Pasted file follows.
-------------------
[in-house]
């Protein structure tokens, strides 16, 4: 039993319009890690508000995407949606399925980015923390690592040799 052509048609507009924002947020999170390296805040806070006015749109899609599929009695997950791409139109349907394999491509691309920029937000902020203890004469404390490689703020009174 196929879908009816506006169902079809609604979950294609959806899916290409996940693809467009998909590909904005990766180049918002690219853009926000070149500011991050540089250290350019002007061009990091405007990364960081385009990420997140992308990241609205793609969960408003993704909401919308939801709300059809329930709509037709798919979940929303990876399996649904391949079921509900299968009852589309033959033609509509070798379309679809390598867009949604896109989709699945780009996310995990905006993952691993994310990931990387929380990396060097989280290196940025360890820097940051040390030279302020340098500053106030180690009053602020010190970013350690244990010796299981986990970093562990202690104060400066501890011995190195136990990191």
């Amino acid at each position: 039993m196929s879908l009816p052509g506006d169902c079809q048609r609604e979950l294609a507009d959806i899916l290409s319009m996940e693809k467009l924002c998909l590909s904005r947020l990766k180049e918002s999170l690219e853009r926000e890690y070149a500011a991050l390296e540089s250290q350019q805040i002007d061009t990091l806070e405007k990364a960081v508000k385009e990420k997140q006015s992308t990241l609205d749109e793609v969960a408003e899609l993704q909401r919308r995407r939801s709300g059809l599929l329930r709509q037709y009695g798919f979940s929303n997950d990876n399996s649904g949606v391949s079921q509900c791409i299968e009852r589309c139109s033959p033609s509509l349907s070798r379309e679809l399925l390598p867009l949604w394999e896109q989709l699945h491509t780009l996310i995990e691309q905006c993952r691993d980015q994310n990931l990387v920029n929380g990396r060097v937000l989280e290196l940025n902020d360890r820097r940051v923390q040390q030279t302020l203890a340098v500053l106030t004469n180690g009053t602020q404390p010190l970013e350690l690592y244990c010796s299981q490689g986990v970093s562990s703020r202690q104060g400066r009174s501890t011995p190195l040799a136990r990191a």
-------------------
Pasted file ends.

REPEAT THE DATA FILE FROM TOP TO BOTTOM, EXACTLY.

[in-house]
């Protein structure tokens, strides 16, 4: 039993319009890690508000995407949606399925980015923390690592040799 052509048609507009924002947020999170390296805040806070006015749109899609599929009695997950791409139109349907394999491509691309920029937000902020203890004469404390490689703020009174 196929879908009816506006169902079809609604979950294609959806899916290409996940693809467009998909590909904005990766180049918002690219853009926000070149500011991050540089250290350019002007061009990091405007990364960081385009990420997140992308990241609205793609969960408003993704909401919308939801709300059809329930709509037709798919979940929303990876399996649904391949079921509900299968009852589309033959033609509509070798379309679809390598867009949604896109989709699945780009996310995990905006993952691993994310990931990387929380990396060097989280290196940025360890820097940051040390030279302020340098500053106030180690009053602020010190970013350690244990010796299981986990970093562990202690104060400066501890011995190195136990990191």
């Amino acid at each position: 039993m196929s879908l009816p052509g506006d169902c079809q048609r609604e979950l294609a507009d959806i899916l290409s319009m996940e693809k467009l924002c998909l590909s904005r947020l990766k180049e918002s999170l690219e853009r926000e890690y070149a500011a991050l390296e540089s250290q350019q805040i002007d061009t990091l806070e405007k990364a960081v508000k385009e990420k997140q006015s992308t990241l609205d749109e793609v969960a408003e899609l993704q909401r919308r995407r939801s709300g059809l599929l329930r709509q037709y009695g798919f979940s929303n997950d990876n399996s649904g949606v391949s079921q509900c791409i299968e009852r589309c139109s033959p033609s509509l349907s070798r379309e679809l399925l390598p867009l949604w394999e896109q989709l699945h491509t780009l996310i995990e691309q905006c993952r691993d980015q994310n990931l990387v920029n929380g990396r060097v937000l989280e290196l940025n902020d360890r820097r940051v923390q040390q030279t302020l203890a340098v500053l106030t004469n180690g009053t602020q404390p010190l970013e350690l690592y244990c010796s299981q490689g986990v970093s562990s703020r202690q104060g400066r009174s501890t011995p190195l040799a136990r990191a």